When it comes to house furnishings, you may want to consider investing in a leather couch or furniture pieces like sofas and lounges. They look warm and inviting and serve as a classy addition to any home.
But first of all, what is leather?
A material made from the skin or hide of an animal such as cows or crocodiles, leather is made via a process called tanning. Depending on your lifestyle choices or budget, you can consider genuine, by-product or synthetic leather options for your furniture.
Genuine leather doesn’t come cheap but it’s usually sought after for its appealing durability, physical appearance and other sensory qualities (e.g. smell, texture).
Full-grain leather is the most coveted type as it retains the original texture of the animal hide. Not altered beyond hair removal, its markings, or the grain, are seen as giving beauty and character to the furniture.
In top-grain leather, however, the grain is removed to make it look smooth or uniformed. While it is sanded or buffed to remove imperfection, corrected-grain is further applied with artificial grain on the surface – such leather is more resistant to scratches or stains but is stiffer as well.
While the first 3 types are made with the outer hide of leather, split leather is made with the inner layer. They are less expensive and are not as soft or long-lasting.
To cut costs and present leather products at attractive prices for the consumer, retailers may turn to inexpensive materials such as bi-cast or bonded leather. They are not 100% leather and in countries such as the United Kingdom or New Zealand, using the term ‘leather’ to describe such products is considered a misrepresentation.
That said, bicast or bonded leather are still great options for the budget-conscious – just make sure cunning salesmen don’t try to rip you off.
Bi-cast (Polyurethane or PU) leather is actually split-leather or composite leather laminated with a thick layer of polyurethane. Furniture manufacturers use bi-cast leather for its cheap pricing and “new” looking appearance (shiny texture similar to patent leather on shoes).
Bonded Leather is reconstituted leather and is composed of scraps joined together by adhesive and reconstructed with substances like latex and polyurethane for a leather appearance.
Synthetic leather, on the other hand, is lightweight man-made fabric that is dyed and treated to imitate the qualities of real leather. Not only does it look and feel like leather, it is often used as a substitute because it’s cheaper, more durable and also stain-resistant (easier to clean).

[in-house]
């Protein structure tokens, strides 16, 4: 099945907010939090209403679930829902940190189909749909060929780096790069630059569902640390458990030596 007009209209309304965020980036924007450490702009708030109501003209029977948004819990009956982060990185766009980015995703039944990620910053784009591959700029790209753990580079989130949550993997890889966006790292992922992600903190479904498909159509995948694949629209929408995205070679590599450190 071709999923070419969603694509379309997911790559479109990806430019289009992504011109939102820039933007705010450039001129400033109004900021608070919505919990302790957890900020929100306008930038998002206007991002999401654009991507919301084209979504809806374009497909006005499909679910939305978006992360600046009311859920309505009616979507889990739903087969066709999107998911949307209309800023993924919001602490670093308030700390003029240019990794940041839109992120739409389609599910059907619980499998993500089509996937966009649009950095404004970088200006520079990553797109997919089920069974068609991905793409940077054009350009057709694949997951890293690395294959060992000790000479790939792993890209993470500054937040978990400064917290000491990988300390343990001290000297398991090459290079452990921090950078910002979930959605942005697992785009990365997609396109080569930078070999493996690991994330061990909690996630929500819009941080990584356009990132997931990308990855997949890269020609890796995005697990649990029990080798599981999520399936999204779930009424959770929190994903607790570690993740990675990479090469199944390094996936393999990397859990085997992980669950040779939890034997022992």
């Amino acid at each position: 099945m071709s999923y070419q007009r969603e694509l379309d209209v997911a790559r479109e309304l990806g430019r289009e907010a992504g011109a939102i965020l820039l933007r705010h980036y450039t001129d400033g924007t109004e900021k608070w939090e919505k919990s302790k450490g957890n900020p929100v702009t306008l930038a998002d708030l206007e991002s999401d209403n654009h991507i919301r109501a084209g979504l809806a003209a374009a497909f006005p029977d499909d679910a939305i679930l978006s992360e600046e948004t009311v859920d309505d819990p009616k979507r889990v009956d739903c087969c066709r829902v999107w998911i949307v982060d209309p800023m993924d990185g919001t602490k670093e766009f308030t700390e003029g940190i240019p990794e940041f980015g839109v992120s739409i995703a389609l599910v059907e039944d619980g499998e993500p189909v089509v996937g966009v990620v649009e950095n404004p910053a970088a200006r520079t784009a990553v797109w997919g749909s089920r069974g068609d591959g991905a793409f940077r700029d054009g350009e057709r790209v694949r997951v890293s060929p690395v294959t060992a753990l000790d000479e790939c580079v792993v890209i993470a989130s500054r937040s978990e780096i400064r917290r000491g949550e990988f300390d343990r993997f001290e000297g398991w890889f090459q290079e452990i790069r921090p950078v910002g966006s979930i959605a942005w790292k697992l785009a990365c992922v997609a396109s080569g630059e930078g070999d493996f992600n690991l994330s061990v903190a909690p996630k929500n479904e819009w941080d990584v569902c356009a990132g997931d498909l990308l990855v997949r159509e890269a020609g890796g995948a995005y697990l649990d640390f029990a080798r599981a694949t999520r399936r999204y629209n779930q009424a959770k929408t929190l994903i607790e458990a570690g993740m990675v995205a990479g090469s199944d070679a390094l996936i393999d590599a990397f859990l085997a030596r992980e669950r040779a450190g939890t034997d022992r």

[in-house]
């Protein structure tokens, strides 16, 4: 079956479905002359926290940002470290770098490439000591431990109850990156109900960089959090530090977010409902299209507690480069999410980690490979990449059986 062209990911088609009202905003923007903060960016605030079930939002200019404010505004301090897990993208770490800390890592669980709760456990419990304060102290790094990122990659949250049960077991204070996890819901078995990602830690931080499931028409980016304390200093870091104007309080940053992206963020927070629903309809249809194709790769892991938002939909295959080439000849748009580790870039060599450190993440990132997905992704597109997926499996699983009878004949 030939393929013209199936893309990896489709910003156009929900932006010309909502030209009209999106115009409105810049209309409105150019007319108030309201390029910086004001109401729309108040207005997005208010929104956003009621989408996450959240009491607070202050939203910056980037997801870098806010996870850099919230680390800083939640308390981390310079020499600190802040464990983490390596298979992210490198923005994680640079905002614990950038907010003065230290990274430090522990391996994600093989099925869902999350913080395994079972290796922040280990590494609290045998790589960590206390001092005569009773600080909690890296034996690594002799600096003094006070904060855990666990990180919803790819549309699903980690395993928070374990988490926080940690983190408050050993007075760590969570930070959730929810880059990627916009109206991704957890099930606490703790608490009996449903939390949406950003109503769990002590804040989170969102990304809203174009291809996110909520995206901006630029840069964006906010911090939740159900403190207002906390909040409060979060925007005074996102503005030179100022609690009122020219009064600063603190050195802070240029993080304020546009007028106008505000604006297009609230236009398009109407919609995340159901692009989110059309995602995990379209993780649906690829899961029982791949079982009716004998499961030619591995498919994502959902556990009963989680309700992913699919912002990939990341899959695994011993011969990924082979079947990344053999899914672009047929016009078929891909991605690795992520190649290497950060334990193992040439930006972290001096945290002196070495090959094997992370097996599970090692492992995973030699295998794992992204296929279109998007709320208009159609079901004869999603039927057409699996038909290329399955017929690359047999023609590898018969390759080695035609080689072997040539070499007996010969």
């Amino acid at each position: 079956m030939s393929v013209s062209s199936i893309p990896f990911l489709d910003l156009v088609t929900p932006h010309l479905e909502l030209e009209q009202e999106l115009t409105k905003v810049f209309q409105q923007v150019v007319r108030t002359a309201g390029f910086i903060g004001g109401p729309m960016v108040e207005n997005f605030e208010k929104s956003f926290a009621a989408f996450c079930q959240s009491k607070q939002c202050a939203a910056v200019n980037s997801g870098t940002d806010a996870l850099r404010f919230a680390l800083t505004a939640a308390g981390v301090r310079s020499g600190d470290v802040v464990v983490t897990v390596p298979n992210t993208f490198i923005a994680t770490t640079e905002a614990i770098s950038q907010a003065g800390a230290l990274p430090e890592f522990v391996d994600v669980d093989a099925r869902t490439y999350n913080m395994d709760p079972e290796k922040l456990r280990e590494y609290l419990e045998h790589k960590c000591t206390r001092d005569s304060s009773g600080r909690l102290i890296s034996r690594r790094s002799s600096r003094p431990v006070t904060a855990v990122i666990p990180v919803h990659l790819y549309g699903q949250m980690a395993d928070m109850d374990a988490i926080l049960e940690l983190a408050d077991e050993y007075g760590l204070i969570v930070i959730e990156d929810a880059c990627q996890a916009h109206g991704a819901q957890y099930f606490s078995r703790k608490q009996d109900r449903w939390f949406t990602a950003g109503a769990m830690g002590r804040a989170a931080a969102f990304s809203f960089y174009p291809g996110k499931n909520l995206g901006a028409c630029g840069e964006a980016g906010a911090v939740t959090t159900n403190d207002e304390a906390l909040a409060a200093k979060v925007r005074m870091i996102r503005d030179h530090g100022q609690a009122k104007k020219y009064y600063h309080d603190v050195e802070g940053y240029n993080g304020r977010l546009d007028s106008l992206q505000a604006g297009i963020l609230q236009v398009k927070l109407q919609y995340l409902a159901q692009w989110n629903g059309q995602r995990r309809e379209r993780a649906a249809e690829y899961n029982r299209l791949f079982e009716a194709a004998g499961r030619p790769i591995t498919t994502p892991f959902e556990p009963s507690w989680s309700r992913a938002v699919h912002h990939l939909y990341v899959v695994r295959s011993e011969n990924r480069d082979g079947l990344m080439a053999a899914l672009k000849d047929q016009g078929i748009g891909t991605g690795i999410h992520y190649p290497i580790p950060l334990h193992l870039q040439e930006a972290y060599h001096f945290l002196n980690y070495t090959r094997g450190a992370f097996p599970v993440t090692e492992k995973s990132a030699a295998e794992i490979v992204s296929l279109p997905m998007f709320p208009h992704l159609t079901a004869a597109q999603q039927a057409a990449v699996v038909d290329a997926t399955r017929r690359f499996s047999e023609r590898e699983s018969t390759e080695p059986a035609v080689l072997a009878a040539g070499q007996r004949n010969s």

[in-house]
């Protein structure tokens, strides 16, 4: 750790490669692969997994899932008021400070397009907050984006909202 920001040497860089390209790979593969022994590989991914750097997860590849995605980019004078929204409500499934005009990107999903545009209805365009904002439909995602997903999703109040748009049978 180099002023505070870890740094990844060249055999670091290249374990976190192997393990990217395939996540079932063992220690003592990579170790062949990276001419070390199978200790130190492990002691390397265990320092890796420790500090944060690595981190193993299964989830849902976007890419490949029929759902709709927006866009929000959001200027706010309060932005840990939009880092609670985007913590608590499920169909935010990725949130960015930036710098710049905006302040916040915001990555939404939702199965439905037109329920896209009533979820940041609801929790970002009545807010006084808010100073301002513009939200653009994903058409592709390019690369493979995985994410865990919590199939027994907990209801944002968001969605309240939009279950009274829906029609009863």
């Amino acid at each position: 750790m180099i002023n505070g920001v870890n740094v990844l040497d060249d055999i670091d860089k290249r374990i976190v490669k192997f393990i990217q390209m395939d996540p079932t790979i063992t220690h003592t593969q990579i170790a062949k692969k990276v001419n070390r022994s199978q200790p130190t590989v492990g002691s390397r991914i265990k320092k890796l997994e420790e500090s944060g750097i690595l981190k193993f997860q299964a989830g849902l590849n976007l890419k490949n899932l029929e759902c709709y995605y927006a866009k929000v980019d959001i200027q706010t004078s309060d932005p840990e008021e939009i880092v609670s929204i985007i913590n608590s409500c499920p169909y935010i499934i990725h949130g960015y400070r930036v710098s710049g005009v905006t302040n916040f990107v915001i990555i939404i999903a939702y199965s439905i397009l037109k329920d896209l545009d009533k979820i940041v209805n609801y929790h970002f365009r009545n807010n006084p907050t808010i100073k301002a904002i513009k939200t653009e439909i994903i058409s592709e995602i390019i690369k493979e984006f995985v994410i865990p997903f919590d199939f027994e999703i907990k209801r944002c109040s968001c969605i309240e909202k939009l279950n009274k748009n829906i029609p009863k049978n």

The most common type of synthetic leather is pleather or plastic leather. It can be made of different plastics, such as polyurethane (PU) or polyvinyl chloride (PVC). PU-based ones are the most common – they are more breathable, lighter and flexible compared to real leather. Its colour also won’t fade and its elasticity makes it a great choice for massage chairs or comfort.
How To Look After Your Leather Sofa
Maintenance of your sofa is one important factor for consideration when purchasing leather furniture. Real leather can be tricky to clean and at times, requires professional help (e.g. ink stains). You must also take care of the kind of cleaning agents you use on the leather to prevent chemical reactions.
Some general tips:
- Do not mar your sofa with sharp objects such as jewellery
- Avoid long exposure to sunlight or direct heat
Leather furniture needs to be dusted daily. Accumulated dust tends to get trapped in the porous leather material. After certain periods of use, this accumulated dust will rub against your leather, causing wear-and-tear, which exhibits itself in the form of flaking leather or faded colour.
Avoid soaps, detergent, sprays, oils and polishes. If the manufacturer doesn’t leave you with any care instructions, always begin with the gentlest of cleaning methods and test out your method on an inconspicuous spot in the sofa. Vigorous rubbing or using a coarse cloth can damage the sofa’s delicate surface.
Everyday Cleaning and Care: Wipe your furniture with a clean soft white cloth. A white cloth ensures that colour or dye doesn’t end up on your leather. Use a damp cloth if you haven’t been cleaning it regularly. Make sure your cloth isn’t dripping wet.
Cleaning wet spots or stains: Dab immediately with an absorbent cloth or sponge. Blotting is key in preventing the spread of the liquid or stains. Never use alcohol products on your leather product as they can damage the colour.
Use protection or conditioning products. Depending on your type of leather, there are ranges of creams and conditioners that can help protect your leather against elements such as sun damage, water, oil and alcohol stains. Always seek a professional’s help when unsure.
Synthetic leather / Leather By-Products:
While genuine leather is durable, it still requires plenty of TLC (Tender, Loving Care).
Synthetic leather, or leather by-products, however, are more resistant to stains and the sun due to its PU coating and usually require little maintenance; a simple wiping down routine would suffice.
Simply dust your leather weekly to remove loose dust and dirt. When it comes to cleaning, soak a soft cloth in lukewarm or soapy water, wring dry and wipe. Remember to remove all soapy residue after you’re done and wipe again to dry. And that’s it!
One more reason consumers are turning to synthetic, PU and bonded leather is due to increasing awareness of animal cruelty. Man-made leather comes from petroleum sources and because of that, it will also not decompose as quickly.
They are truly feasible options for the household and if you previously had the perception that leather furniture is too expensive or difficult to maintain, you can now throw that thought away!